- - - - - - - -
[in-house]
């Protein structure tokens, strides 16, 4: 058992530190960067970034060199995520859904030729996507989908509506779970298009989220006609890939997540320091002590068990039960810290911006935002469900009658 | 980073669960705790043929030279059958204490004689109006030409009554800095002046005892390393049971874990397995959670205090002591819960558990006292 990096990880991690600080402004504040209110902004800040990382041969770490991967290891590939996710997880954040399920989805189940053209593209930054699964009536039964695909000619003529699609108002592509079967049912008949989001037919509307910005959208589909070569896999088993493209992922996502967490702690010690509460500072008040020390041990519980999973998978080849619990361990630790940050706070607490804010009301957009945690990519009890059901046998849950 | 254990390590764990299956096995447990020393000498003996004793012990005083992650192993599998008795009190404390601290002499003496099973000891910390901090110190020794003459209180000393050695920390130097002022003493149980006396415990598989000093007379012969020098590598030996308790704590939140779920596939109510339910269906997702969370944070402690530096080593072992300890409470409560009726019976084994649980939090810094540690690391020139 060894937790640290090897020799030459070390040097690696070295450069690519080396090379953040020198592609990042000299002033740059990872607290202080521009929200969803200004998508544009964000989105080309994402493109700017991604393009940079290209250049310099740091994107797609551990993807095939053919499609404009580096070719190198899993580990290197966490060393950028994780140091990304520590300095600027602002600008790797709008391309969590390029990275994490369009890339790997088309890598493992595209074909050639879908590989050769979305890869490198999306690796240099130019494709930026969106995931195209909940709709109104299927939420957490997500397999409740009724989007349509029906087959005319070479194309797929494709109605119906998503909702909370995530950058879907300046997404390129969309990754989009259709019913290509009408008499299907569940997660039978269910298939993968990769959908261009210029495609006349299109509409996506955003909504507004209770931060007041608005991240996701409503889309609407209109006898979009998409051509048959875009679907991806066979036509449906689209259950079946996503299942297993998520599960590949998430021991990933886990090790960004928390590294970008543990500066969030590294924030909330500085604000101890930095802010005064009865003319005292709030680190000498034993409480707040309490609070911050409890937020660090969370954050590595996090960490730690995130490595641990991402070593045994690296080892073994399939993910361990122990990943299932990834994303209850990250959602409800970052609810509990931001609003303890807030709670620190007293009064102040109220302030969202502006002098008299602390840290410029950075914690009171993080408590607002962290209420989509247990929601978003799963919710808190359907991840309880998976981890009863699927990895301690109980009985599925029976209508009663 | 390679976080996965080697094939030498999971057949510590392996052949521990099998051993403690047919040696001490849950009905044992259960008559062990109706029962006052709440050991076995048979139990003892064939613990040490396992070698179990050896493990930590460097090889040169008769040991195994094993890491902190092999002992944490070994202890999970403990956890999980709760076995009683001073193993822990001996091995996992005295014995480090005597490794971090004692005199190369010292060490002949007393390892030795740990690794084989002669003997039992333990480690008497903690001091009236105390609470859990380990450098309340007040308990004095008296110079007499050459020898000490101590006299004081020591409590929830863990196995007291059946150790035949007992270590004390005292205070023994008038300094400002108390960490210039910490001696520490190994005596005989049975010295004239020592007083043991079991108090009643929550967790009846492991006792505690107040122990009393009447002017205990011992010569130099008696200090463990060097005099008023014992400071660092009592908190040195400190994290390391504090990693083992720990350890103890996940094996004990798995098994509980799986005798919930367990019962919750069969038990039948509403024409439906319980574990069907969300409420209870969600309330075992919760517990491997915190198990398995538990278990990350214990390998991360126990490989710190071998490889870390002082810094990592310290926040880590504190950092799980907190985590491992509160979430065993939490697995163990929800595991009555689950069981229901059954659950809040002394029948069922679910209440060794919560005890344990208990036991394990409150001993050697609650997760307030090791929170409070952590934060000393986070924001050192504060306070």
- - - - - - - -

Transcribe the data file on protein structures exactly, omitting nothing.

[in-house]
């Protein structure tokens, strides 16, 4: 058992530190960067970034060199995520859904030729996507989908509506779970298009989220006609890939997540320091002590068990039960810290911006935002469900009658 | 980073669960705790043929030279059958204490004689109006030409009554800095002046005892390393049971874990397995959670205090002591819960558990006292 990096990880991690600080402004504040209110902004800040990382041969770490991967290891590939996710997880954040399920989805189940053209593209930054699964009536039964695909000619003529699609108002592509079967049912008949989001037919509307910005959208589909070569896999088993493209992922996502967490702690010690509460500072008040020390041990519980999973998978080849619990361990630790940050706070607490804010009301957009945690990519009890059901046998849950 | 254990390590764990299956096995447990020393000498003996004793012990005083992650192993599998008795009190404390601290002499003496099973000891910390901090110190020794003459209180000393050695920390130097002022003493149980006396415990598989000093007379012969020098590598030996308790704590939140779920596939109510339910269906997702969370944070402690530096080593072992300890409470409560009726019976084994649980939090810094540690690391020139 060894937790640290090897020799030459070390040097690696070295450069690519080396090379953040020198592609990042000299002033740059990872607290202080521009929200969803200004998508544009964000989105080309994402493109700017991604393009940079290209250049310099740091994107797609551990993807095939053919499609404009580096070719190198899993580990290197966490060393950028994780140091990304520590300095600027602002600008790797709008391309969590390029990275994490369009890339790997088309890598493992595209074909050639879908590989050769979305890869490198999306690796240099130019494709930026969106995931195209909940709709109104299927939420957490997500397999409740009724989007349509029906087959005319070479194309797929494709109605119906998503909702909370995530950058879907300046997404390129969309990754989009259709019913290509009408008499299907569940997660039978269910298939993968990769959908261009210029495609006349299109509409996506955003909504507004209770931060007041608005991240996701409503889309609407209109006898979009998409051509048959875009679907991806066979036509449906689209259950079946996503299942297993998520599960590949998430021991990933886990090790960004928390590294970008543990500066969030590294924030909330500085604000101890930095802010005064009865003319005292709030680190000498034993409480707040309490609070911050409890937020660090969370954050590595996090960490730690995130490595641990991402070593045994690296080892073994399939993910361990122990990943299932990834994303209850990250959602409800970052609810509990931001609003303890807030709670620190007293009064102040109220302030969202502006002098008299602390840290410029950075914690009171993080408590607002962290209420989509247990929601978003799963919710808190359907991840309880998976981890009863699927990895301690109980009985599925029976209508009663 | 390679976080996965080697094939030498999971057949510590392996052949521990099998051993403690047919040696001490849950009905044992259960008559062990109706029962006052709440050991076995048979139990003892064939613990040490396992070698179990050896493990930590460097090889040169008769040991195994094993890491902190092999002992944490070994202890999970403990956890999980709760076995009683001073193993822990001996091995996992005295014995480090005597490794971090004692005199190369010292060490002949007393390892030795740990690794084989002669003997039992333990480690008497903690001091009236105390609470859990380990450098309340007040308990004095008296110079007499050459020898000490101590006299004081020591409590929830863990196995007291059946150790035949007992270590004390005292205070023994008038300094400002108390960490210039910490001696520490190994005596005989049975010295004239020592007083043991079991108090009643929550967790009846492991006792505690107040122990009393009447002017205990011992010569130099008696200090463990060097005099008023014992400071660092009592908190040195400190994290390391504090990693083992720990350890103890996940094996004990798995098994509980799986005798919930367990019962919750069969038990039948509403024409439906319980574990069907969300409420209870969600309330075992919760517990491997915190198990398995538990278990990350214990390998991360126990490989710190071998490889870390002082810094990592310290926040880590504190950092799980907190985590491992509160979430065993939490697995163990929800595991009555689950069981229901059954659950809040002394029948069922679910209440060794919560005890344990208990036991394990409150001993050697609650997760307030090791929170409070952590934060000393986070924001050192504060306070």